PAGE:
Salvation Army waging war on poverty

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YORK, Pa.-- It's a situation no family wants to find themselves in.

"I was one of those in the community who was a have not," Salvation Army Major Erma Camuti said.

She remembers as a child not being as fortunate and living in poverty.

"I remember I would wait until there was none of my classmates around before going in and getting my free meal ticket," she said.

This is when she said she wanted to be out of poverty.

"I promised myself that I would do everything in my power to keep from being the third generation person on the welfare system," she said.

Now she is helping to get other people out of poverty. The Salvation Army unveiled its Pathway for Hope program in York Thursday. The program is aimed at helping people out of poverty. It is an assistance program that is being used in other parts of the country and is now coming to York, Lancaster, Harrisburg, Carlisle, and Reading.

"They need to have the desire to rise above the poverty level to get themselves to the point of being self sufficient," Major Camuti said.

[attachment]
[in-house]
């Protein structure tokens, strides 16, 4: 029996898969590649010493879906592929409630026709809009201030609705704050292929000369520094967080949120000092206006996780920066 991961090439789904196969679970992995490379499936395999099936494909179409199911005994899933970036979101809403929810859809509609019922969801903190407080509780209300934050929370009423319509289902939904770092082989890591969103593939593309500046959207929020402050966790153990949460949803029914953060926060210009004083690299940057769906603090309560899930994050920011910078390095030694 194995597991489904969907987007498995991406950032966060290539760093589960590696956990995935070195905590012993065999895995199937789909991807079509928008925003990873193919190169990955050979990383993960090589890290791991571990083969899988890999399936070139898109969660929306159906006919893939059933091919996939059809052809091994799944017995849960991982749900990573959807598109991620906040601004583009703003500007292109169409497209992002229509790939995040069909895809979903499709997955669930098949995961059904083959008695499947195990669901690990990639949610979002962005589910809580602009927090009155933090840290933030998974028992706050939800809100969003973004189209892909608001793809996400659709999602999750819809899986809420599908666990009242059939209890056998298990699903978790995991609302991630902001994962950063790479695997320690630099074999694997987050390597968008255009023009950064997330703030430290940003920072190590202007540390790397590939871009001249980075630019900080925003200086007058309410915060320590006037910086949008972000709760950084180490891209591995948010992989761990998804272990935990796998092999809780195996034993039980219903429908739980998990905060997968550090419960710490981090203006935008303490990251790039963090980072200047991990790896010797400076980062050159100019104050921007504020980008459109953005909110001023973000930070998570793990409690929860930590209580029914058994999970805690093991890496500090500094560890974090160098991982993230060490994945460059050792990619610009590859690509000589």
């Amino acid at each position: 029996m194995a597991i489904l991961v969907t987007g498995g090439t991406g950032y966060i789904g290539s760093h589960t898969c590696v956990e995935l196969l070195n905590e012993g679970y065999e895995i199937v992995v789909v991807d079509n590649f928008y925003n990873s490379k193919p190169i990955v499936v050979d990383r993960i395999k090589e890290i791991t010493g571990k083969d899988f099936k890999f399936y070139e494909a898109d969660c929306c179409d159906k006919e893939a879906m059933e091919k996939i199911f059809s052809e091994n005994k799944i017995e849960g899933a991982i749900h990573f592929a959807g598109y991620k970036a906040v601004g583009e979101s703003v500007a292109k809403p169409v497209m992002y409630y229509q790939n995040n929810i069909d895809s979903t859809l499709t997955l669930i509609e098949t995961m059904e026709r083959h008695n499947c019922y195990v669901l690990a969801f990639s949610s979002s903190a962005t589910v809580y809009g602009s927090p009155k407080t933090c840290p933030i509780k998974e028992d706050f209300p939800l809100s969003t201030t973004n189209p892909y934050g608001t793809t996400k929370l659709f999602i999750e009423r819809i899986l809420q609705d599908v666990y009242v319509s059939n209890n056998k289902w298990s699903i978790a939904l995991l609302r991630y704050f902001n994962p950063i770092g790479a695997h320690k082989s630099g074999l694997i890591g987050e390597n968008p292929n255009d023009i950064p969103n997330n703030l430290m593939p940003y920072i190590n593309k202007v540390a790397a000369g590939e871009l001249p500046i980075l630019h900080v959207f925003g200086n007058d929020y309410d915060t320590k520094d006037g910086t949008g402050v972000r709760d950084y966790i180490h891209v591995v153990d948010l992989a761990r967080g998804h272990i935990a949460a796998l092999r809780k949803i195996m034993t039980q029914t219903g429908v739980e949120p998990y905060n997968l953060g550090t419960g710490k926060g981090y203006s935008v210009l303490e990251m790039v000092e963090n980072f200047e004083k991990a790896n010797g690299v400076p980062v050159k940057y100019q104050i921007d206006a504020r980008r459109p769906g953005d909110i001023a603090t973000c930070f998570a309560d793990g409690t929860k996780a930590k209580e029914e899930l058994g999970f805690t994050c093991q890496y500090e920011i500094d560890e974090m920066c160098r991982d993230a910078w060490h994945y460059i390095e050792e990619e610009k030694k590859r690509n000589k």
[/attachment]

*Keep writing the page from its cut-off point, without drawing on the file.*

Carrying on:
Salvation Army case manager will work with the people in support socially and spiritually. They will also work with connecting them with services for jobs, health, housing, childcare, educational, and legal services. The program runs for at least six months and up to two years.

"You work with the entire family, not just the parents," case worker Migdalia Inoa said. "It's geared toward the entire family."

The idea is to break the cycle of poverty. According to the Salvation Army, children who are raised in poverty for more than half their childhood are 32 times more likely to be in poverty as an adult.

"I want to encourage the children's hearts that they don't have to be in that same rut. They can rise above it by helping the parents and encouraging the parents to come out of that poverty into self sufficiency," Major Camuti.

Right now there is one family in York enrolled in the program. They are looking for about 10 to join for the year.